To Zoom or not to Zoom in 2022? At first sight, this might sound as an oversimplification of the challenge organisations have been facing since the gradual return to the office or any sense of tangible physicality. Yet, it sets the context any decision about future operations will have to be made in.
A recent survey by EURACTIV (and a subsequent launch event) sought to shed light on this type of issues, with a particular focus on European trade associations, a sector that the Brussels-based media outlet has long associated with.
To expand the initial question, EURACTIV sought to identify what has been the immediate impact of the pandemic on the way EU associations communicate, convene, engage and operate and chart future trends.
It was not meant to confirm any assumptions, but rather, give leading practitioners in the field the opportunity to share their recent experiences and speak of their plans ahead. What resulted is a snapshot of the moment and a peek into what the next months or year might hold.
“I think these changes are here to stay, [we will] not return to the former normal,” opined Michael Freytag, European Public Affairs Manager with the World Employment Confederation-Europe, during the launch event, while commenting on the future of the office, one of the key themes of the survey.
“The nature of the office is also changing: you are not coming to the office anymore to sit behind your desk and do your work in a silo but you come to the office to interact, to communicate, to exchange.”
EURACTIV’s study found that a significant majority of the 117 associations surveyed (75% of them) plan to give their staff members the option of working from home one or two days a week, even after the removal of teleworking measures that might still be in place for some. Yet, this has raised a number of questions.
“We need to completely reconceptualize well-being at work, profoundly. Not only put it front and centre, not only talk about it, but we need to tackle it because I think for, frankly, the last 15-20 years, it has been a thing [that] no one has really tackled head on.
That is one internal trend that we are going to have to really address, given this completely new normal of sort of hybrid, virtual; we are all everywhere and nowhere at the same time,” Joe Elborn, Secretary General of the European Youth Forum warned.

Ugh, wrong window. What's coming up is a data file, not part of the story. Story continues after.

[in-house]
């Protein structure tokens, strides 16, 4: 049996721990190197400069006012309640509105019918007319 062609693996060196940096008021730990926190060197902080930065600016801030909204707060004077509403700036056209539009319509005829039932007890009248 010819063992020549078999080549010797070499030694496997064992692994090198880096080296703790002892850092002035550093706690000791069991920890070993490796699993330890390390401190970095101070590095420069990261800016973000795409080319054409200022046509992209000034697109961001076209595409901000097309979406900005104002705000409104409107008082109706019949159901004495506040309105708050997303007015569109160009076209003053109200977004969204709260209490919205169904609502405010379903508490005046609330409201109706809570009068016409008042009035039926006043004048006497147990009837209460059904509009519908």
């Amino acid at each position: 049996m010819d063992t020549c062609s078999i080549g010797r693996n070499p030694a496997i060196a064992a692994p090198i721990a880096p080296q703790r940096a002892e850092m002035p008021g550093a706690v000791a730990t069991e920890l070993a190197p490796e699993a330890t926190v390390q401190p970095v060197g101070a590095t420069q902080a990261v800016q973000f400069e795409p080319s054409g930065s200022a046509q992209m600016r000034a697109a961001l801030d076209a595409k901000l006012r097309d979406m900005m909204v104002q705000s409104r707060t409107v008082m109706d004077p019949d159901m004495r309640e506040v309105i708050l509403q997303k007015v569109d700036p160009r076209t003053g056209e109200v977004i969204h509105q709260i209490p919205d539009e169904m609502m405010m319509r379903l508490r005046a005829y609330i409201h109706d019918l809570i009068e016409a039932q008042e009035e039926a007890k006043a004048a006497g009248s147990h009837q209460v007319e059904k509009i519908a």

Adrian Joyce, Secretary General of EuroACE, the European Alliance of Companies for Energy Efficiency in Buildings, also speaking at the event, struck a similar tone: “When you are teleworking, you work more intensely. You find yourself constantly online.”
Challenges extend to integrating new employees, as the same speaker highlighted: “[During the pandemic,] we onboarded some new staff. Onboarding in an online environment is extremely tricky. Without that personal contact, which we advocacy people are so addicted to, it is really very hard to build a relationship.”
Another issue is the new skillset required, as Sudan Danger, CEO of the American Chamber of Commerce to the European Union, noted: “This is a mammoth new network of groups or teams, chats, all sorts of different ways, which you need to have at your fingertips to be able to communicate with everybody in this virtual world.”
But what about equity or equal chances? “We believe that hybrid meetings are discriminatory to the people who are not in the room. It is very difficult for a person outside the room to have full presence in the debate,” said Adrian Joyce of the new work environment shaping up.
Another issue that was extensively debated was that of the efficacy of advocacy in a virtual environment, the top challenge post-COVID-19 according to the survey results.
“If we cannot get in a room with people, it is harder to convey messages, it is harder to engage in policy discussions. Our impact has been limited to this effect; it was a big challenge. We are all happy to slowly go back to normal,” Emmanuel Mounier, Secretary-General of EU Travel Tech, pointed out.
This experience, however, has not been uniform: “It was actually an opportunity to get greater access to a certain extent. You found that some stakeholders had more time, it was easy for them to come on for half an hour and leave, fit in more in a day,” Susan Danger suggested.
Could any such concerns lead to further collaboration? Roxane Feller, Secretary-General of Animal Health Europe, who spoke at the event, believes so: “More and more, our members and ourselves realise that having a common message, speaking with one voice, is the way forward, rather than acting individually as one company or one association.”
Despite any concerns, the overall outlook is positive, thanks to the indispensable centrality of associations to the legislative process, but also their agility, a defining characteristic that kept coming up during the panel discussion (the average respondent has eight members of staff, and relies on centralised decision-making, according to the survey outcomes).
For now, shock-proofing associations based on the experience of the past 18 months might be the short-term plan. Diversifying revenue, upskilling and increasing impact by adopting innovative communication strategies were mentioned as potential pathway. As Joe Elborn put it, “diversification is critical.
One of the things that the pandemic has taught us is this concept of antifragility. We need to become more resilient to be able to take shocks.”